Reflecting on 2016 Football Season: In Defense of Tyson Summers

Photo by Mick Miller

Thomas Jilk

No Where To Go But Up

Take a deep breath, Eagle Nation. There will be a next season.

In an FBS football landscape that – let’s not forget – we’ve only just entered, unrealistic coaching expectations are contagious and have spread like the plague.

Oregon’s Mark Helfrich was fired after a disappointing season, albeit two years removed from a national championship appearance. LSU’s Les Miles was fired midway through this season after never earning less than eight wins in a season over 11 years coaching the Tigers – including a national title in 2007. Georgia Southern has managed to avoid this contagion of knee-jerk firings. It has given its young head coach another chance. 

A record of 5-7 falls short of Georgia Southern football’s expectations, and that’s not up for debate. However, the impatience and dismay shown in the student body and the overall fan base during and following this season should certainly be tempered.

A forum on was already speculating Summers’ replacement before the season-ending win against Troy. Twitter was teeming with anger and cries for Tyson Summers to be terminated.

A Game of Inches

Summers was a first-time head coach. At 36 years old, he made a life-changing decision to sign a four-year deal and move his family to come to Statesboro to represent the Eagles as head coach. He deserves for the fans to take a closer retrospective look at his undoubtedly disappointing debut season.

Looking back, the relentless schedule was riddled with close calls. Anyone who watched the nationally televised Arkansas State nightmare-ending knows that it could’ve gone either way.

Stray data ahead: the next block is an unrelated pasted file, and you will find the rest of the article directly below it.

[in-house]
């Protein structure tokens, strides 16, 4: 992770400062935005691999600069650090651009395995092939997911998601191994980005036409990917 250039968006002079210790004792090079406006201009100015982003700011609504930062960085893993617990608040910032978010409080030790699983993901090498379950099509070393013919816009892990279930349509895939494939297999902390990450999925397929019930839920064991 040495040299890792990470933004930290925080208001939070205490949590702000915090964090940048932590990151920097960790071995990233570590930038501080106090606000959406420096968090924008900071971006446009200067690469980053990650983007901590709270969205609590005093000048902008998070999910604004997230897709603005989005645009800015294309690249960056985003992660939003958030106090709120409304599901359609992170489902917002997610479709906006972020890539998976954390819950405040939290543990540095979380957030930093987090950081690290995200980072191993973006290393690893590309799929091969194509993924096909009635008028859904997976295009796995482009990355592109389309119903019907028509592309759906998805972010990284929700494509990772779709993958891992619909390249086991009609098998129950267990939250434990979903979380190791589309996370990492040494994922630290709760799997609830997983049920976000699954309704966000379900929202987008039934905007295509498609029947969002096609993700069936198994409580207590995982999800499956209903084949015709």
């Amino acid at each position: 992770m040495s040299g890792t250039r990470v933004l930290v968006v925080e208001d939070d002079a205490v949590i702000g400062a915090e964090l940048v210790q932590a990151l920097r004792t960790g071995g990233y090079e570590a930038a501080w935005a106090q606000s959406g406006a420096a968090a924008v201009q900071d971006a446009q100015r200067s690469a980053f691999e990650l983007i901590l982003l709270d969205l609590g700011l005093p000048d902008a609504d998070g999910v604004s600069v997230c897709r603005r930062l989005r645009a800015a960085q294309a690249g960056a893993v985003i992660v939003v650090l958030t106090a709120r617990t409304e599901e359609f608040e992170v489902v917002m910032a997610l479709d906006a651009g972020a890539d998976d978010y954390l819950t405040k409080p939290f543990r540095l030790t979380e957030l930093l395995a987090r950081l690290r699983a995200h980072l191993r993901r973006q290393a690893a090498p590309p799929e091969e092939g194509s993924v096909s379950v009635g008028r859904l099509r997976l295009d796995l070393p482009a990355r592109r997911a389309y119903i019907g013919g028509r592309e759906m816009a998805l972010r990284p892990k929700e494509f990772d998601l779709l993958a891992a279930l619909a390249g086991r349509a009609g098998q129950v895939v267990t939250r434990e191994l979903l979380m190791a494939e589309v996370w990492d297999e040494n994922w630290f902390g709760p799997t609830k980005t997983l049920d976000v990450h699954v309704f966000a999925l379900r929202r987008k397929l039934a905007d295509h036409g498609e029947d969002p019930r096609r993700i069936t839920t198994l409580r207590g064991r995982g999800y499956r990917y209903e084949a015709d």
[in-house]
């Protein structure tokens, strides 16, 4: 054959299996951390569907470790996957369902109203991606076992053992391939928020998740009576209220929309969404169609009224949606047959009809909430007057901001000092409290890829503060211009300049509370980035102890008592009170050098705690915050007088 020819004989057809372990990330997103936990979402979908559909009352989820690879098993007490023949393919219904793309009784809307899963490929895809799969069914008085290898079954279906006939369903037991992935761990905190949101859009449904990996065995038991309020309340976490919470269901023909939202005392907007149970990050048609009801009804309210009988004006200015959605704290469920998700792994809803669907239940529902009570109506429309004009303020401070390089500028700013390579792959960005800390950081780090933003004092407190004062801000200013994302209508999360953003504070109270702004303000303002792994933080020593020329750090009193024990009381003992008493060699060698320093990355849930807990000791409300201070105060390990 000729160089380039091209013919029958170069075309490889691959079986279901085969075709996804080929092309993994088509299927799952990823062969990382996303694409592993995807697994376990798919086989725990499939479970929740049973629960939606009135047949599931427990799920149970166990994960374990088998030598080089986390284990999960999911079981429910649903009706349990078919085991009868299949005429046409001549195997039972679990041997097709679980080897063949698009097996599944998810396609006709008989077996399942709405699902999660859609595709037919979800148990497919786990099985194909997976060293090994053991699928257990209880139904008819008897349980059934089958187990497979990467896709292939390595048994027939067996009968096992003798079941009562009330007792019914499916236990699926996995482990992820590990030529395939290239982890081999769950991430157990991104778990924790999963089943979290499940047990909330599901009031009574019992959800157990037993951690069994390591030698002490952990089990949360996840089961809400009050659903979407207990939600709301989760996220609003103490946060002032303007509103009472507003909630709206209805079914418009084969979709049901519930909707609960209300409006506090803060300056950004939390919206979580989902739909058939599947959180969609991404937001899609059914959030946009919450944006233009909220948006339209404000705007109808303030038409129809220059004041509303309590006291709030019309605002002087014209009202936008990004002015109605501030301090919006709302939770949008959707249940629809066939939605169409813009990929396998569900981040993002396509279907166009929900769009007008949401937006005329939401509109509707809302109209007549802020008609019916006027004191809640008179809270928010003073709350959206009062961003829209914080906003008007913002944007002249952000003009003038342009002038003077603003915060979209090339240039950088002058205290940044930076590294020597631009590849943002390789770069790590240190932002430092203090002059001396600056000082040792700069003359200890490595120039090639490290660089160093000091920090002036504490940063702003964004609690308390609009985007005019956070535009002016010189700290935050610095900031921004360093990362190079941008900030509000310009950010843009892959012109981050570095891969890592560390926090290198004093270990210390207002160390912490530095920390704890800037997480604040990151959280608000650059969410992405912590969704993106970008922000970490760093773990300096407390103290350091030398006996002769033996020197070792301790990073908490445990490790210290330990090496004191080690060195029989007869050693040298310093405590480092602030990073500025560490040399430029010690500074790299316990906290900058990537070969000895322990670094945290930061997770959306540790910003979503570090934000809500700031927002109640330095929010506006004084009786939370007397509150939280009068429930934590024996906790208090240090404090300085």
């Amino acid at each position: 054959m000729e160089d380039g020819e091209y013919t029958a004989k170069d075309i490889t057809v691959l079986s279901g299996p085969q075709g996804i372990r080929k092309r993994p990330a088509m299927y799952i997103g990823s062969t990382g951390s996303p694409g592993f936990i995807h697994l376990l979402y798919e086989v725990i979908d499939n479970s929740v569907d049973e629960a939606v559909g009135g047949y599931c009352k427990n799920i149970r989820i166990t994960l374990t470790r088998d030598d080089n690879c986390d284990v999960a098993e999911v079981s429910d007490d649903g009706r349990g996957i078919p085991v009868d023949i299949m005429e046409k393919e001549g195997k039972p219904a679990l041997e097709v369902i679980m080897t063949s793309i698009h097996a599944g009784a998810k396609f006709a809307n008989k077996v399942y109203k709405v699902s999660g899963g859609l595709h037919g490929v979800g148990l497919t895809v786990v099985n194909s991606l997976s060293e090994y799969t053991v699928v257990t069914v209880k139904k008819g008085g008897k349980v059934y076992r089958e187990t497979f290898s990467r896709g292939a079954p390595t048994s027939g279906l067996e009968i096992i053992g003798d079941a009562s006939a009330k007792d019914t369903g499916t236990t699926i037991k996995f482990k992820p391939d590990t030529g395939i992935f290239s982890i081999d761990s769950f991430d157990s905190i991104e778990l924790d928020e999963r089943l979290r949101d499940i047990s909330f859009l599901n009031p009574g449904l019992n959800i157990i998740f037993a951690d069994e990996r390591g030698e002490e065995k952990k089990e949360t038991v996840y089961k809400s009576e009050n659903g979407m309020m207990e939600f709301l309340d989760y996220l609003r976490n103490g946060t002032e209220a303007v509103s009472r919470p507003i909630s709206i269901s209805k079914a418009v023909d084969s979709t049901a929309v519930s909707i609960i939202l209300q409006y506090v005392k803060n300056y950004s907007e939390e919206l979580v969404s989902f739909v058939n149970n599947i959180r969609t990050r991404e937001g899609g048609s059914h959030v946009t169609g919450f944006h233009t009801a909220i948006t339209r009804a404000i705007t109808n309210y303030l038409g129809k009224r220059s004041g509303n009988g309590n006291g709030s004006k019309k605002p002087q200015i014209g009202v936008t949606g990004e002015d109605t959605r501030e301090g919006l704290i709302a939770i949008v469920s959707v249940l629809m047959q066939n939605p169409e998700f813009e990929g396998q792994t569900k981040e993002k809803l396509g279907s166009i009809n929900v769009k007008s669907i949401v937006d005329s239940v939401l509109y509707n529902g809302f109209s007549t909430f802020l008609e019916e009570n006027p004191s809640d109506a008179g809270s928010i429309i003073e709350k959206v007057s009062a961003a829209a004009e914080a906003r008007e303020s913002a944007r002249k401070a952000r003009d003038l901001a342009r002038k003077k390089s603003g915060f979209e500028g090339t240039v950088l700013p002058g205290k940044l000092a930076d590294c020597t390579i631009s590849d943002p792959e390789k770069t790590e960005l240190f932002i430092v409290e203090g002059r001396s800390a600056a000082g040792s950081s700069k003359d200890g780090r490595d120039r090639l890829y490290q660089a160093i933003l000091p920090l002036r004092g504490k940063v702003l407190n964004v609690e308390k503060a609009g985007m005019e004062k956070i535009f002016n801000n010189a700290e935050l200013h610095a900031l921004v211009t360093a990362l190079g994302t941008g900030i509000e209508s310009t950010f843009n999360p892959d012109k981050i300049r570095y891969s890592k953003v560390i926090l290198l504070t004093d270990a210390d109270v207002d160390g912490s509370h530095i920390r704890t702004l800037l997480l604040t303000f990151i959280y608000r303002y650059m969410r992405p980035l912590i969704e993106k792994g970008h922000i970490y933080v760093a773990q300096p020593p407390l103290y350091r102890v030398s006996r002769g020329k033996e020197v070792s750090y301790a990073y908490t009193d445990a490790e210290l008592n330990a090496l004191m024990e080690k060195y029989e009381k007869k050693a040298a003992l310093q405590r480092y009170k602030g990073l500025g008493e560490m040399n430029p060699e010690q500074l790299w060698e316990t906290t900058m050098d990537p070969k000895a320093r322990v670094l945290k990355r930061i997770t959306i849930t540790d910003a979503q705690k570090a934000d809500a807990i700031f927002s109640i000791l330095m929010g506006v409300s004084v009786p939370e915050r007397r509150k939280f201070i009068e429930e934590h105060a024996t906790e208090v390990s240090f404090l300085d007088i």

Georgia Southern also suffered close defeats to Power-5 conference foes Georgia Tech and Ole Miss in valiant efforts. The Western Michigan Broncos beat the Eagles in September on their way to becoming the only team in the FBS to finish the regular season undefeated other than Alabama.

The only truly embarrassing loss for Southern was the 34-10 blowout at the hands of rival Appalachian State, the eventual Sun Belt Conference co-champions. The three other conference losses suffered by GS this season were by a combined total of only 14 points. This is no excuse for losing, but the Eagles could just as easily have finished 8-4.

Patience Is A Virtue

Today’s pinnacle of college coaching, Alabama’s Nick Saban, finished 7-6 in his first year in Tuscaloosa. His continuous success since then has caused an overreaction across college football. Colleges and universities around the country have upheld a Saban-like standard for head coaches, when the reality remains that there simply aren’t enough wins to go around to live up to this expectation. When fans and donors at schools like LSU and Oregon screamed ‘You’re fired!’, those cries were echoed up through their administrations.

Georgia Southern’s retention of Summers must be accompanied by the full support of the student body. Team wins will not follow a university that is not united behind its leaders.

Inhale and exhale. Like it or not, the Summers era has only just begun.